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Psychological panarchy: Steps to an ecology of thought

Varey, W. (2010) Psychological panarchy: Steps to an ecology of thought. In: 54th Annual Conference of the International Society for the Systems Sciences 2010: Governance for a Resilient Planet, 18 - 23 July, Waterloo, Canada

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Since its origination, researchers in the field of ecology have been faced with complex questions of considerable complexity (Clements, 1905; Elton, 1927; Tansley, 1935). To consider an entity within its habitat involves recurring problems of definition; of the entity, the boundary of the inquiry and the criterion for observation (Ahl & Allen, 1996; Allen & Starr, 1982; Allen, Tainter, & Hoekstra, 2003). The increasing sophistication of systems theory in the construction of ecosystem models provided new ways of studying ecologies as processes, independent of the botanical organisms they contain (E. P. Odum, 1975; H. T. Odum, 1994). Extensions of hierarchy theory allowed multiple scalar levels of systemic interactions to be observed (Allen & Starr, 1982; O'Neill, 1989; O'Neill, DeAngelis, Waide, & Allen, 1986; Simon, 1962). The development of panarchy theory has now provided a cyclical perspective on complex ecologies in multiple spatiotemporal spans (Carpenter & Cottingham, 2002; Gunderson, Holling, & Light, 1995; Holling, 1973). Yet in all the advancements of our observations of complex ecological systems, we have advanced only slightly in our observation of the observer. Recent research into developmental psychology suggests that psychosystems, like ecosystems, are not unimodal and continuously distributed in terms of their constituent parts (Commons, Richards, & Armon, 1984; Commons, Richards, & Kuhn, 1982). Patterns of thought may also form complex hierarchies appropriate to the environments of existence (Graves, 2005; Graves & Lee, 2002). Panarchy principles have proven useful in providing metaphors for the complexity of socio-political and socio-cultural dynamics (Berkes & Folke, 2002; Westley, Carpenter, Brock, Holling, & Gunderson, 2002). The governing dynamics of human thought are now being seen as crucial for the resilience, sustainability and liveability of our future societies (Homer-Dixon, 1999, 2006; Tainter, 1988). The potential exists for a more detailed construction of a theory of panarchy for human psychology to provide an explanation of the role of thought in understanding human and ecological systems. This paper considers parallels between recent findings in developmental psychology and developments in the panarchy research into complex ecologies to assess the viability of the application of panarchy theory to the ecology of human thought. Five distinctive features of a panarchy inquiry are considered with reference to the viability of their application to the psychological dynamics operating in evolutionary human social systems. The paper concludes that a theory of psychological panarchy is viable, and necessary, if roles of the observer and the observed are to be understood so as to progress the study of the resiliency of complex human societies.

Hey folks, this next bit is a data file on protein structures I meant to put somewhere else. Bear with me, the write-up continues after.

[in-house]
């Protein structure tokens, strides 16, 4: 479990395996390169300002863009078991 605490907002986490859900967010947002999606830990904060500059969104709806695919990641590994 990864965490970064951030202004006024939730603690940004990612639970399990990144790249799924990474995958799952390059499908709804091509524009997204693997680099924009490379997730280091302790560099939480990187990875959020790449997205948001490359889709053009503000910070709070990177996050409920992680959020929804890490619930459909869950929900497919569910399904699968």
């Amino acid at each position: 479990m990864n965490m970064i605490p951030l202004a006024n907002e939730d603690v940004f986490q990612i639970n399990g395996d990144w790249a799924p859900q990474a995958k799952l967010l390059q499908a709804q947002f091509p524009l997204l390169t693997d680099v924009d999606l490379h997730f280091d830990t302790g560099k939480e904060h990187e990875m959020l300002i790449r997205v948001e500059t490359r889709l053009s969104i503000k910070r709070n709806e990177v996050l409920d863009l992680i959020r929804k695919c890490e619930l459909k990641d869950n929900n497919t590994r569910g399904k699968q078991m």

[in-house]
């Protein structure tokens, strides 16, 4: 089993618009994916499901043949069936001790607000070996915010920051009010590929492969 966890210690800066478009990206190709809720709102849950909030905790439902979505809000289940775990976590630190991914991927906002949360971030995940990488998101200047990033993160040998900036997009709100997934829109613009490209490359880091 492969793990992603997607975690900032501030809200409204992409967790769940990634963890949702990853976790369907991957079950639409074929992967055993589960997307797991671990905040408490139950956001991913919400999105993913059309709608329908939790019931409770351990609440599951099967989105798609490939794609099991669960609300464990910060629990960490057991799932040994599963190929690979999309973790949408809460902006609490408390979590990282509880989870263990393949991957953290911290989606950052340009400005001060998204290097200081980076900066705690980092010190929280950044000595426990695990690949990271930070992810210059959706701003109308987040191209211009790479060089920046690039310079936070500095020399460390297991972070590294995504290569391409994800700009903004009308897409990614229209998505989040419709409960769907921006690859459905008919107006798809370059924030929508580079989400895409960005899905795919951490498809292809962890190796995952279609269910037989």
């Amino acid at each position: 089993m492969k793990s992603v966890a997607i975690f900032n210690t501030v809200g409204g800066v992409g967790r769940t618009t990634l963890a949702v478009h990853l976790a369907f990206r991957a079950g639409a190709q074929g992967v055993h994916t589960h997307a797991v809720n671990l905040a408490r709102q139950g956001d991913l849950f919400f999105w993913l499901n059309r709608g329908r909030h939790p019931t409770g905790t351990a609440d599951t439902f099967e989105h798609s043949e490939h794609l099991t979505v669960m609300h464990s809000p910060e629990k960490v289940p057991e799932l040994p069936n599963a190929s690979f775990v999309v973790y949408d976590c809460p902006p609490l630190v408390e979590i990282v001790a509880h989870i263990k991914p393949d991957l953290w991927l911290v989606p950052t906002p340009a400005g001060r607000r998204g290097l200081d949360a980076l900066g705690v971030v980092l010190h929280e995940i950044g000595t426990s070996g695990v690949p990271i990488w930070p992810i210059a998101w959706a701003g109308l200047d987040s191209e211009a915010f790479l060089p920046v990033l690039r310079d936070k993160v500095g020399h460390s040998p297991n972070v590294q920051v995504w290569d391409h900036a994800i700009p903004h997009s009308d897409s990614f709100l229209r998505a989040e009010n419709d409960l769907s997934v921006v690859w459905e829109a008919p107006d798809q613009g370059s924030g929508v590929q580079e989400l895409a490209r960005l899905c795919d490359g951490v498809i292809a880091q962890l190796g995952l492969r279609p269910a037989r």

Item Type: Conference Paper
Murdoch Affiliation(s): Institute for Sustainability and Technology Policy
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